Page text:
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Practice- Honing the Skill of Strength

June 8, 2011 06:00 PM

 Whitely Article
I once read a quote from Houdini that really struck me with its depth: "Magic is practice."
The simple honest elegance is so obvious it is easy to dismiss. Strength is the same. Strength is practice. Strength is a by-product of continual practice. The quest for the perfect rep. And that practice begins with movement.
"Practice makes perfect" is inaccurate and so is "perfect practice makes perfect". While this sounds very good and is a step in the right direction, it is also untrue. It assumes that you can perform a perfect rep with no prior practice. I have also heard that it takes ten good reps to correct 1 bad rep.
Practice makes permanent. Because of this primary concern in practice should be continual improvement, the quest for the perfect rep. It takes thousands of reps of imperfect practice to understand psychologically and physiologically what "perfect" even means. Imperfect practice is necessary when learning the most effective and productive groove. How do we practice and develop the skill of strength? By seeking quality every time we perform a movement.
Greasing the Groove
Pavel has written extensively about the phenomenon called synaptic facilitation. In The Naked Warrior he calls it "greasing the groove". Simply put it is fresh, frequent and flawless practice of the skill of lifting and tension. You have almost certainly heard of it. What you may not have known is that it was a common method amongst performing strongmen of old and today.
In many cases, the performance IS the training. Arthur Saxon did multiple shows daily and had to be fresh and strong for them. Think about that: THOUSANDS of practice reps and adding weight over time.
In the RKC we often refer to our training as practice. Think of this the next time you are training. How can you improve the movement you are doing? How can you dial the next rep in a little more to be better than the last?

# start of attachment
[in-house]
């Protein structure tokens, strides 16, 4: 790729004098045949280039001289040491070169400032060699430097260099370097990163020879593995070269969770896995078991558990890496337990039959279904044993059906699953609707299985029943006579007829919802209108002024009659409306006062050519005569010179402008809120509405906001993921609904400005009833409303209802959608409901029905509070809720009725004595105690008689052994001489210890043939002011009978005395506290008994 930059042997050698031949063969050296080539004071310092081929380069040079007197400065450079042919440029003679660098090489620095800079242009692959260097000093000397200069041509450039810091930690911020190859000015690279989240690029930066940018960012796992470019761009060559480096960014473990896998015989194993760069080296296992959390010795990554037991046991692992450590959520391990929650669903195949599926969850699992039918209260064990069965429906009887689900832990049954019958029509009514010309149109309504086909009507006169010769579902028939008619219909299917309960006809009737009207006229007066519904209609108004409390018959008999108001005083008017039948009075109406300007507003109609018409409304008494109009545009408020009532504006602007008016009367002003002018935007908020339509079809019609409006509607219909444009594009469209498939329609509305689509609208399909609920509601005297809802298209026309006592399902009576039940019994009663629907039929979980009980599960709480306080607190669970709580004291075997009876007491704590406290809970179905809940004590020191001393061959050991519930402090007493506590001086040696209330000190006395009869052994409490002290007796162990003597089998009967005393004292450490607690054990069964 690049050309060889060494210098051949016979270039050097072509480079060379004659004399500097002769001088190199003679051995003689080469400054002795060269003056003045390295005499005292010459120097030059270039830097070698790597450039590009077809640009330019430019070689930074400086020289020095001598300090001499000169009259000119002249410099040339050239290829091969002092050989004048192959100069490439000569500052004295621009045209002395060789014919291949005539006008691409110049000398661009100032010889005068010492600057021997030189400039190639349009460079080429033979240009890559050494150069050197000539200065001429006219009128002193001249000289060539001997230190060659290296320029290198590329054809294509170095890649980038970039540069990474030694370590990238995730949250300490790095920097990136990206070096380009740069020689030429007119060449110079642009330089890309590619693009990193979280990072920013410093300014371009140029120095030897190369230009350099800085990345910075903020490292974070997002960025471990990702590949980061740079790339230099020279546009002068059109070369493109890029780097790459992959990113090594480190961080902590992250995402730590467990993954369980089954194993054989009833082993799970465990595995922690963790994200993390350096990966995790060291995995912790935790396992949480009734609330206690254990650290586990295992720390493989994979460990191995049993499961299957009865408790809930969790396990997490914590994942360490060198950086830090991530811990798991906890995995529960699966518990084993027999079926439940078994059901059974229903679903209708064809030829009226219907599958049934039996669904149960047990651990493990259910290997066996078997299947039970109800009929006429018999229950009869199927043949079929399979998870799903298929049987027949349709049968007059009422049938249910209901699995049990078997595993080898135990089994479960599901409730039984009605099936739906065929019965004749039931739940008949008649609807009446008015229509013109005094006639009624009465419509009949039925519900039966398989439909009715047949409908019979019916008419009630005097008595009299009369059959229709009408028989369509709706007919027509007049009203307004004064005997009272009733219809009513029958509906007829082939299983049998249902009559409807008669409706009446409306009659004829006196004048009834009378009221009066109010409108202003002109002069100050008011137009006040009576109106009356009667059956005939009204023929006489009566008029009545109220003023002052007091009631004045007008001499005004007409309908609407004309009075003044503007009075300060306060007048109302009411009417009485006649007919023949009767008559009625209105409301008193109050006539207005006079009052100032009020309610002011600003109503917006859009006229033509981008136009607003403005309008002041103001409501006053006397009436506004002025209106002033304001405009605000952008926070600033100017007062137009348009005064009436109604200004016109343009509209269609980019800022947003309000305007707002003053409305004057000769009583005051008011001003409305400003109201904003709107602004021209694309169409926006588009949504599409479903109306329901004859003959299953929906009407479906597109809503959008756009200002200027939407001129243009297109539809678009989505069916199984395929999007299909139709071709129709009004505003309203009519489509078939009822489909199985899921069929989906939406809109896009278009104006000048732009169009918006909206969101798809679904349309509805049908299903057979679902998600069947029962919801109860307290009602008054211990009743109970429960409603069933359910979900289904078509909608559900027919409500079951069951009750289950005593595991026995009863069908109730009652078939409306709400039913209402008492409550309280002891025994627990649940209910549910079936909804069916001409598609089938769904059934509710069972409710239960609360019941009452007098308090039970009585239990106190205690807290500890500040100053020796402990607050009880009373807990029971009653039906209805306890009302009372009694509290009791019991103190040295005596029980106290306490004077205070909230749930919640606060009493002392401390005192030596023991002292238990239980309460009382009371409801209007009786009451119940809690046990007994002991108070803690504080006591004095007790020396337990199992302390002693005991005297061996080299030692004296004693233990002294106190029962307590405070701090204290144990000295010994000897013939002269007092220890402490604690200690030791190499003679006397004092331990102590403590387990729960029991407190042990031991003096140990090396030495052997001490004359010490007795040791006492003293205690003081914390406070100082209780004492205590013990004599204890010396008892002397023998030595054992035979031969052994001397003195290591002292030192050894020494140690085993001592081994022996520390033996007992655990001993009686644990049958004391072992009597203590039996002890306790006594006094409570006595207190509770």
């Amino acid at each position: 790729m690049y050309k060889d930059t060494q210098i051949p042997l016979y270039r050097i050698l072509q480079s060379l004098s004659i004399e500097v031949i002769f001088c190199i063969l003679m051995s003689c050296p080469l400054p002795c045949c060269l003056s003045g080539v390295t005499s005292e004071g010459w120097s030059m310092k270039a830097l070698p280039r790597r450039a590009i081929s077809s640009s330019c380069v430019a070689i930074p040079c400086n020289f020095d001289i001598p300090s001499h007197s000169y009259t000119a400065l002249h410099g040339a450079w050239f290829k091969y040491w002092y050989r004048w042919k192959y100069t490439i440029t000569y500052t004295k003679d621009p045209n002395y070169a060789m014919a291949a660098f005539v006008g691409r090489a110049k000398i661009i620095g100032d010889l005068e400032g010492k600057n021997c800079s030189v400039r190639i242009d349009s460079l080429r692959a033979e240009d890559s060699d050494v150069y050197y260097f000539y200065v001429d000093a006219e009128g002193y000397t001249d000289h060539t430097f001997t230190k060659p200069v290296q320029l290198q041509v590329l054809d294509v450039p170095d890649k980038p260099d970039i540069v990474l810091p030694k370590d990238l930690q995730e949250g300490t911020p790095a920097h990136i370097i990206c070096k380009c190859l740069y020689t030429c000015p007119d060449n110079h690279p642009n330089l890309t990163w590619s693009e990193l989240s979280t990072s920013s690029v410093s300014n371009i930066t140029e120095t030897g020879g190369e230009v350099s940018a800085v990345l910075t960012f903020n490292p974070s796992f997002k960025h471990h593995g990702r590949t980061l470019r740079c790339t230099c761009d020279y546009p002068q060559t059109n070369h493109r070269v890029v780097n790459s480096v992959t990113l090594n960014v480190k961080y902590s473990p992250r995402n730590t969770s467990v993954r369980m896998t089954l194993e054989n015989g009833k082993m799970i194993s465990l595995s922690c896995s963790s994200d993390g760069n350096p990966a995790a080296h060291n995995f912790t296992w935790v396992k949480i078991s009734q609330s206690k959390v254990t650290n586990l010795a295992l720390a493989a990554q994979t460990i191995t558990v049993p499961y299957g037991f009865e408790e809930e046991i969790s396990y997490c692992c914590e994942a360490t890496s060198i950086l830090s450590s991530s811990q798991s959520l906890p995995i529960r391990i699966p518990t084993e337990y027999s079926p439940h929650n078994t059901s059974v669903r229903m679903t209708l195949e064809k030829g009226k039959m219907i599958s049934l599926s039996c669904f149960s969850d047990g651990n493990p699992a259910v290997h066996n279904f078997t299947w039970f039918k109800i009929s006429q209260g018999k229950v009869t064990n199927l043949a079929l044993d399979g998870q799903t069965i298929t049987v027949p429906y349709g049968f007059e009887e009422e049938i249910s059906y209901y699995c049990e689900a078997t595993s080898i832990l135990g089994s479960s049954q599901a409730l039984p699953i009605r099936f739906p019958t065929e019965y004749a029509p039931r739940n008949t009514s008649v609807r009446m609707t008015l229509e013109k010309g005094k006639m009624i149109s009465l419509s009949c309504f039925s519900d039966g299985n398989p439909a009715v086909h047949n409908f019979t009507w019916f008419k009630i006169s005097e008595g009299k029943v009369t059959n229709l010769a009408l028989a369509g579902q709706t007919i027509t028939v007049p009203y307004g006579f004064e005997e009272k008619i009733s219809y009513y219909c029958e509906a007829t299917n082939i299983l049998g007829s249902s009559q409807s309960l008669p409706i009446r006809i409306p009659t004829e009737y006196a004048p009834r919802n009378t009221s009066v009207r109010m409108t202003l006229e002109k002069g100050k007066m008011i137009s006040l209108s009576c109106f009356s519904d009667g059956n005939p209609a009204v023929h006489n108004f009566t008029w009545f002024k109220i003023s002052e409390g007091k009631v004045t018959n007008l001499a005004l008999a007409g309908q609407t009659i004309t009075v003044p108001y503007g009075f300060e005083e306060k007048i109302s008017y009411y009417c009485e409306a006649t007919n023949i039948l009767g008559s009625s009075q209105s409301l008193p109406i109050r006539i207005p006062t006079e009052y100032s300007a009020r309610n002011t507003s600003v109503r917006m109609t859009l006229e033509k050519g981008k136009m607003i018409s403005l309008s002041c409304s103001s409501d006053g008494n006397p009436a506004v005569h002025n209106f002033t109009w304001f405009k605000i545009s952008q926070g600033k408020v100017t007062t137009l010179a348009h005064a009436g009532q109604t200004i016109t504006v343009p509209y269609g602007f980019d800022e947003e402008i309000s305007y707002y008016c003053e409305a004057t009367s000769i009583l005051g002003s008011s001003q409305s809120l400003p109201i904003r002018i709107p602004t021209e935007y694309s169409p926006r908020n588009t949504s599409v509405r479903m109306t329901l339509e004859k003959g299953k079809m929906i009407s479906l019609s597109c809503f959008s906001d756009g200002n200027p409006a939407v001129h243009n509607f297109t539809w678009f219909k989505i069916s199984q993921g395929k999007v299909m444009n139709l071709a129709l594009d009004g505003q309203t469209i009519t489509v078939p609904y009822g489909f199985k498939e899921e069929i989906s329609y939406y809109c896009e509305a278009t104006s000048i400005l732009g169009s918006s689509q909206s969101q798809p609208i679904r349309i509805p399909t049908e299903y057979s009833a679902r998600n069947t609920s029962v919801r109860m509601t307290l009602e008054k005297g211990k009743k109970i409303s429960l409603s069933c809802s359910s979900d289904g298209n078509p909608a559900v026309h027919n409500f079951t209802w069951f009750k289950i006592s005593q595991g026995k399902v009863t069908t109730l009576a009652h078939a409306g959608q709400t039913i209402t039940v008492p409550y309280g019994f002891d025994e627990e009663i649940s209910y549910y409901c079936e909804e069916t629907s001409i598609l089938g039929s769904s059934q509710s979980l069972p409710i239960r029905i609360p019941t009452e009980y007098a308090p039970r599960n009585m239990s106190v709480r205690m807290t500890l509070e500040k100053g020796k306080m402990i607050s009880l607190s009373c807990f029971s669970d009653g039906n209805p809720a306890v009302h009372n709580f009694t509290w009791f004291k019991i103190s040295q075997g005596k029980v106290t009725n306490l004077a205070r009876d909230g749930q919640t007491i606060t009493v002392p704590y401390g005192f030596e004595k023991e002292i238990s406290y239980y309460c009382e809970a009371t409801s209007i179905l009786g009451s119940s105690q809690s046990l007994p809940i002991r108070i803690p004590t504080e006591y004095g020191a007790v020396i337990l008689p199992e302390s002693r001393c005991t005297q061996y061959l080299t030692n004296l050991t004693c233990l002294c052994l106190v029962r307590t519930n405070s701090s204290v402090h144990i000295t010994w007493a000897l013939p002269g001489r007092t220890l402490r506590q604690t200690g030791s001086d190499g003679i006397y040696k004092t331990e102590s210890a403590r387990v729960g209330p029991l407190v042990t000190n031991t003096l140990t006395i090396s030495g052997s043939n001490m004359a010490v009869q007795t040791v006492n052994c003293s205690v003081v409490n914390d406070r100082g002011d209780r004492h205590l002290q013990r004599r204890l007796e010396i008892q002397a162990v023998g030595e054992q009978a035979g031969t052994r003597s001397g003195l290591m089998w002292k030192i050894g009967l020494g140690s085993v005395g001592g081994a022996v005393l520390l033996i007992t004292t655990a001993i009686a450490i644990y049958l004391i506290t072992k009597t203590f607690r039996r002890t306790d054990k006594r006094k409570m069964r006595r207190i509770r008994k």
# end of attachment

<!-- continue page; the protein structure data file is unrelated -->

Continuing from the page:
I asked Powerlifting Legend Kirk Karwoski to define good technique regardless of the lift in question. He immediately responded "It has to be bio-mechanically correct for the individual and aesthetically pleasing to watch".
I like to include a practical training tip when I write an article. This tip will be a little different. I encourage you to approach your practice mindfully, like you were typing or playing an instrument. Avoiding sloppy reps the same way you would avoid misspellings or wrong notes will make you BETTER at the movement being practiced. Find your optimal groove, the one that is bio-mechanically correct for you. Make that groove look good.
In the RKC manual we have testing standards for technique on each of the drills. This is to ensure uniform technique that allows for individual differences in body type.
Let’s use the Squat as our example. Are you going below parallel? Is your back straight? Do your knees track your toes? Are your toes planted? Do your hips ascend at the same rate as your shoulders? Do you fully extend your hips and knees at the top?
All these things need to be in place before you concern yourself with sets, reps, weight, volume or frequency. Get good first. It makes getting strong EASIER.

Dave Whitley is a Master RKC, CK-FMS, CICS and performing strongman based in Nashville TN. Visit his website for more information, and see him live at the Summit of Strength in July for details.